The company has yet to generate any revenue or profit from its four bauxite mining projects, but the stock price has been inching sideways since the shift to bauxite in 2017 before taking a steep upward turn beginning in May of this year.


Over five years shareholders have enjoyed an average annual rate of total shareholder return of 81% and 177% over three years.

The boosts began in late May when the share price was at $0.048 per share. Lindian announced a preliminary out of court settlement that would allow Lindian to acquire a 100 per cent interest in Rift Valley Resource Developments, and with it that company’s Kangankunde Rare Earth Project in Malawi. Rift Valley had been fighting for control of the project for fifteen years. Apparently what broke the stalemate was Rift Valley’s sale of a 75% interest in the project in 2018 to Lindian.

On 27 September, the company announced Lindian’s shareholders had approved the acquisition of a 100% interest in Rift Valley.

In January of 2020 Lindian generated some buzz with Aussie investors with a positive drilling announcement from the company’s flagship asset, the Gaoual bauxite project in West Africa.

The Gaoual Project is still under development with management raising capital for Gaoual and the newly acquired Kangankunde Rare Earth Project with two share placements, the first in November of 2021 and the second in May of 2022. Anxious investors frown on capital raises frequently since they dilute the value of existing holdings, but Lindian shareholders accepted the placements without selling off the shares.

Rare earth metals are among the “hot metals/minerals” vital for electric cars, smart phones, and industrial applications. The Kangankunde Project has the potential, size, grade, and quality to be considered a world class rare earths resource. Kangankunde has been on the mining radar since 2004 with licensing and legal issues keeping the project in limbo.

Although Lindian management claims its long term bauxite development strategy calls for developing a “northern corridor “ of producing assets in Guinea, with the Woula Project and the Lelouma Project joining the Gaoual Project. The latest investor presentation from late August in 2022 indicates the Kangankunde Project will be the company’s primary focus throughout the remainder of 2022 and into 2023.

Another company hitting its 52 week high might surprise investors with an early interest in what was to be the “next big thing” – marijuana stocks — only to see them stumble, fall, and in many cases disappear in a sea of missed expectations.

The company is Cronos Australia (CAU) with a market cap of $405 million dollars and a current share price of $0.69 with a 52 week high of $0.75 and a low of $0.014.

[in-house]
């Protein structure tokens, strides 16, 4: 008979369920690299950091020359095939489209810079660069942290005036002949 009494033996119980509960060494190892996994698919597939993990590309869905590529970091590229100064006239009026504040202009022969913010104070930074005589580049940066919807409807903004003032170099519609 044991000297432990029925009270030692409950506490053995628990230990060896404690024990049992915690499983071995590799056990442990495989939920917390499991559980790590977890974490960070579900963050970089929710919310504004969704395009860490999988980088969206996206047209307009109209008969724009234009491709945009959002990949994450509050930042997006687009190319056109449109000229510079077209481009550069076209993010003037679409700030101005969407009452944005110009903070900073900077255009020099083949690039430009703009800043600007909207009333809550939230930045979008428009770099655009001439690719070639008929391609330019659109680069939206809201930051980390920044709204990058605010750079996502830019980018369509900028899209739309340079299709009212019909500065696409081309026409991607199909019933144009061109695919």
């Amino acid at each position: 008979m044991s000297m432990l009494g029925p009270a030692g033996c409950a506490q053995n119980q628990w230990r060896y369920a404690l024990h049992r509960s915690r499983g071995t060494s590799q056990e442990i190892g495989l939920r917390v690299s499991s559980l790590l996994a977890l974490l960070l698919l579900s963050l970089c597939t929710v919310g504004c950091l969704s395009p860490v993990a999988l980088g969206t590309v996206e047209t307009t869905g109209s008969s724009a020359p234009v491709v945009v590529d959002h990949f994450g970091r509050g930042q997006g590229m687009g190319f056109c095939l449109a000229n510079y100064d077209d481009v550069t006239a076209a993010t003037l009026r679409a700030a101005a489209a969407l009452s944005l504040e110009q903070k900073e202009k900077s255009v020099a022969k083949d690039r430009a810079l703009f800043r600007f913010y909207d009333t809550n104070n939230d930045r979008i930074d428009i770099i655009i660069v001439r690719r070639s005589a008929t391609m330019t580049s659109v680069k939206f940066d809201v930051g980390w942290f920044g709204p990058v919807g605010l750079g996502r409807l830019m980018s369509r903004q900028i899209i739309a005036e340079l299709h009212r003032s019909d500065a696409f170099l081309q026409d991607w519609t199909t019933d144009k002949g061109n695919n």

Like Lindian, the share price had been trading largely sideways with some upward movement before taking off in mid-July of this year.

Cronos originally came to Canada via one of that country’s cannabis giants – Cronos Group. Cronos Group, like many of the early entrants into the mad dash towards the massive profits many analysts forecasted once recreational marijuana sales were legalised, had recreational marijuana as its primary focus along with medicinal use products in the adjunct field of medical marijuana.

Cronos Australia abandoned the cumbersome business model calling for growing marijuana and producing and distributing brands, all the while coping with burdensome regulations. Cronos Australia moved quickly into medical marijuana, using technology to take the process a step further.

The company had planned to build its own marijuana manufacturing facility here in Australia while importing and selling Cronos Group brands imported from Canada, but that all changed dramatically in September of 2021. Cronos Australia announced its intention to merge with CDA Health Pty Ltd.. The Cannabis Doctors Australia’s (CDA) primary mode of operation was telehealth, but the company had some in-person clinics on the East coast of Australia.

The merged entity then developed an artificially intelligent platform called CanView linking patients, doctors, and pharmacists. Cronos is in the process of rolling out CanView 2.0 in a six step introduction of new features targeting each linked group in the platform. The 2.0 Features are in place for pharmacists.

The company’s Full Year 2022 Financial Results were beyond solid, with year over year revenue growth of 208% and net profit after tax growth of 324%. In addition, Cronos Australia became the first ASX marijuana stock to issue a dividend – one cent per share. Looking forward to 2023 the company highlighted its towering competitive advantages :

  • 700 authorised physician prescribers
  • 2,800 dispensing pharmacies
  • 7,000 regular patients
  • 160+ branded products from 25+ suppliers.